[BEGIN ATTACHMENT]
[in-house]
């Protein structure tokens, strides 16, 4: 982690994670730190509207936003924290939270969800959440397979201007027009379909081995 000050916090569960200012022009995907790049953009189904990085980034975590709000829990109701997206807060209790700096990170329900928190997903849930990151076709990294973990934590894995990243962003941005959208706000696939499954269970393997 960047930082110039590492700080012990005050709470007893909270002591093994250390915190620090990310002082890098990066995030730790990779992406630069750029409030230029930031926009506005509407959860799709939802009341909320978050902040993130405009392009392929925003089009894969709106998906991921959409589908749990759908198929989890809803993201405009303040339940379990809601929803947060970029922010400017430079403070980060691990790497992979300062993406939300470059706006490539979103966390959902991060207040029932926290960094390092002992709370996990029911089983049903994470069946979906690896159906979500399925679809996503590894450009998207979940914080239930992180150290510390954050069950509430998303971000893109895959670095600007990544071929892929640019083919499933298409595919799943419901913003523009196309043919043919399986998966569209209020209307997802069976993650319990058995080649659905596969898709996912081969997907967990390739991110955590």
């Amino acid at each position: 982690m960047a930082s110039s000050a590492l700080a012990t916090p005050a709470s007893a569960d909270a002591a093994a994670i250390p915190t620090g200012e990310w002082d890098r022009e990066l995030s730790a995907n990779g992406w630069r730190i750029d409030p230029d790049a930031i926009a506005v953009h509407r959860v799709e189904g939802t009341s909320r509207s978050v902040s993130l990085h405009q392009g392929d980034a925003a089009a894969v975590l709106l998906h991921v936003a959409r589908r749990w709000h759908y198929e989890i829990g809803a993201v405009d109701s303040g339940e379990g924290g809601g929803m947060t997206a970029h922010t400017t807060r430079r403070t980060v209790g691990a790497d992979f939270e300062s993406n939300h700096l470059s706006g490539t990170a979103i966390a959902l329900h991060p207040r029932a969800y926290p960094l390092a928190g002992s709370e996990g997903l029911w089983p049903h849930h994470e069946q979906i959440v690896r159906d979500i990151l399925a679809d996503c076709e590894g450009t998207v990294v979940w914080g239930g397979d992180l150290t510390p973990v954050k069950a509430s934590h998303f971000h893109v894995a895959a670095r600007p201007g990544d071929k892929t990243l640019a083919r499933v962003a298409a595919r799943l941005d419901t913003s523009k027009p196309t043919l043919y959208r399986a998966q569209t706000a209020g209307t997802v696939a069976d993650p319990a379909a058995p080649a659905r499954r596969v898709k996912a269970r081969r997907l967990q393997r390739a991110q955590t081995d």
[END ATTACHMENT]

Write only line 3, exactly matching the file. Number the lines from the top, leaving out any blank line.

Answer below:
């Amino acid at each position: 982690m960047a930082s110039s000050a590492l700080a012990t916090p005050a709470s007893a569960d909270a002591a093994a994670i250390p915190t620090g200012e990310w002082d890098r022009e990066l995030s730790a995907n990779g992406w630069r730190i750029d409030p230029d790049a930031i926009a506005v953009h509407r959860v799709e189904g939802t009341s909320r509207s978050v902040s993130l990085h405009q392009g392929d980034a925003a089009a894969v975590l709106l998906h991921v936003a959409r589908r749990w709000h759908y198929e989890i829990g809803a993201v405009d109701s303040g339940e379990g924290g809601g929803m947060t997206a970029h922010t400017t807060r430079r403070t980060v209790g691990a790497d992979f939270e300062s993406n939300h700096l470059s706006g490539t990170a979103i966390a959902l329900h991060p207040r029932a969800y926290p960094l390092a928190g002992s709370e996990g997903l029911w089983p049903h849930h994470e069946q979906i959440v690896r159906d979500i990151l399925a679809d996503c076709e590894g450009t998207v990294v979940w914080g239930g397979d992180l150290t510390p973990v954050k069950a509430s934590h998303f971000h893109v894995a895959a670095r600007p201007g990544d071929k892929t990243l640019a083919r499933v962003a298409a595919r799943l941005d419901t913003s523009k027009p196309t043919l043919y959208r399986a998966q569209t706000a209020g209307t997802v696939a069976d993650p319990a379909a058995p080649a659905r499954r596969v898709k996912a269970r081969r997907l967990q393997r390739a991110q955590t081995d």